The rumour mill has been buzzing since a couple of commentators here let slip that Matt McCarten was making a run in the Mana by-election. The word is that the campaign will be used to launch a new Left Party with McCarten, Hone Harawira, Sue Bradford and others.
I’m putting a lot of credence in the rumours, because they’ve come at us from different sources and I think the party has a viable business case.
Hone is clearly sick of the sell-out Maori Party leadership. The latest insult, taking him off the foreshore and seabed select committee, may well have been the last straw. Hone’s seat is safe, he got over twice the vote of his main rival, Labour’s Kelvin Davis (a rising star, btw), in Te Tai Tokerau last election. Maori Party MPs are elected on their personal mana more than party, and Hone would have no trouble seeing off whoever Tariana Turia puts up against him.
Matt’s campaign skills make it an exciting possibility. In the Mana debates, he has not only easily bested Kris Fa’afoi and Hekia Parata he has made them look like fakes parroting head office lines (I’d still vote Fa’afoi though, given we have no idea how close Parata is behind him). Matt knows he isn’t in with a shot of winning in Mana but he is using it as a platform to put the issues that would be central to his new party on to the national scene. He can argue forcefully and clearly for the working class without the baggage a major party brings with it.
And it is a foolish person who underestimates Sue Bradford. She has easily been the most successful backbench List MP in history. Along with passing other private members’ bills, she succeeded in getting nearly the whole Parliament to vote to outlaw the use of violence against children was an incredible feat that will have a subtle but significant impact on this country for decades.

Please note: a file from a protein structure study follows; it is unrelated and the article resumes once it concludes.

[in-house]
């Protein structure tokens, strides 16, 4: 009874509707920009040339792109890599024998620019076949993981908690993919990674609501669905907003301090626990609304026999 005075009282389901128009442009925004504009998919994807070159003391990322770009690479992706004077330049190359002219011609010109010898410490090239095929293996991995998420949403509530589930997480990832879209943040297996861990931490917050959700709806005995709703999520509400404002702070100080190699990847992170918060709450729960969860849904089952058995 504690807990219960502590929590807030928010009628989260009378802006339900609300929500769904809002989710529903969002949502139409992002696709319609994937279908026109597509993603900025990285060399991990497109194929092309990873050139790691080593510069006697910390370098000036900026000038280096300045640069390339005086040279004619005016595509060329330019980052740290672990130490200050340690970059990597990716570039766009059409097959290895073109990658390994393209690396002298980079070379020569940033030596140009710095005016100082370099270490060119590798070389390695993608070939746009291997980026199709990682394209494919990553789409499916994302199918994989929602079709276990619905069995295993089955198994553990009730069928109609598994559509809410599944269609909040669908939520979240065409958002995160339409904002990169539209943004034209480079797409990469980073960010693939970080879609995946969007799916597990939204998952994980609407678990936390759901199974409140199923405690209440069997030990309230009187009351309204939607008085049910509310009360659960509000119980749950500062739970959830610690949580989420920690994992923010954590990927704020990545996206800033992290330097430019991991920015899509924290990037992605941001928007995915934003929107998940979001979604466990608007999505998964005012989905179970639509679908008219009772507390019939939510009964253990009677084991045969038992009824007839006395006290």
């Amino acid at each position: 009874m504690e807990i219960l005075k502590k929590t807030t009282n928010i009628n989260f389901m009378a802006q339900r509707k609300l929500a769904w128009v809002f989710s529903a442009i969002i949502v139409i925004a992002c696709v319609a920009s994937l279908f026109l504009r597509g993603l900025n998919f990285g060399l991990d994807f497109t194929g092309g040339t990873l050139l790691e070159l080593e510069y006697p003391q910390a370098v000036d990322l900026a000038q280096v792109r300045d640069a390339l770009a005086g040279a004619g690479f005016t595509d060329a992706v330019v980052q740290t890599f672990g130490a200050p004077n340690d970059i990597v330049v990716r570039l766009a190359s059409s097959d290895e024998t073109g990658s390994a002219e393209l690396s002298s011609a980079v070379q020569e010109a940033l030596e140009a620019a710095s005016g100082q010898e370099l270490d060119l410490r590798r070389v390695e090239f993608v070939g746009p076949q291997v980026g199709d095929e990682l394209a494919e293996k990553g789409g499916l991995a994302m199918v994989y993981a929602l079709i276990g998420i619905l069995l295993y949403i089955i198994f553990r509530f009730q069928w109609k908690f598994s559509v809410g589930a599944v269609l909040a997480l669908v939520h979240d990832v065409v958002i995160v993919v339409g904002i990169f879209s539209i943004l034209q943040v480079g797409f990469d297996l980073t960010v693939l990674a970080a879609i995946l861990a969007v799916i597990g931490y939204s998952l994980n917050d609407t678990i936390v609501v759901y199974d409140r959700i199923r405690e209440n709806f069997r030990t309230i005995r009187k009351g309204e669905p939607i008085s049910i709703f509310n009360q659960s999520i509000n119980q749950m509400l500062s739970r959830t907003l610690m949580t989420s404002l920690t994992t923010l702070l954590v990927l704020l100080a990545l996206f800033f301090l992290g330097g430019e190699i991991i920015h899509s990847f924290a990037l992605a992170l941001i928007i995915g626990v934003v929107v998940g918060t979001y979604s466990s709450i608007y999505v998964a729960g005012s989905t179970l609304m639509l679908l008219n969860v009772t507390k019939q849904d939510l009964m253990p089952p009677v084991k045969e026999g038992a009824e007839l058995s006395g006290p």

With the Progressives winding up and no sign of an Alliance resurgence, there is a gap for a true Left party that emphasises economic/working class issues more than the Greens, who, lets face it, draw most of their support from well-heeled urban liberals. I don’t think there’s a risk of a new party knocking the Greens below 5%, their base is solid, but they may lose some who are dissatisfied with the Norman-ites’ style.
The difficulty for such a party will only be in the crowded political marketplace it is entering. If its core tenants will be a rejection of neoliberalism, privatisation, and sale of important assets to foreign interests then it will calling for the same things as the Greens, Labour, and New Zealand First. But with a safe seat, it doesn’t have to secure too many votes to have an impact in the next Parliament.
This party and NZF on the rise again will make a fascinating campaign: ACT and National defending the failed neoliberal project, four centre to Left parties rejecting it, and Turia and Dunne sniffing the wind.
PS. From the strongly rumoured to the purely speculative, what chance do you reckon of a reactionary party led by Paul Henry and Michael Laws having a crack at the carcass of ACT’s support and the hardright support National dog-whistles in opposition and tries to ignore in power?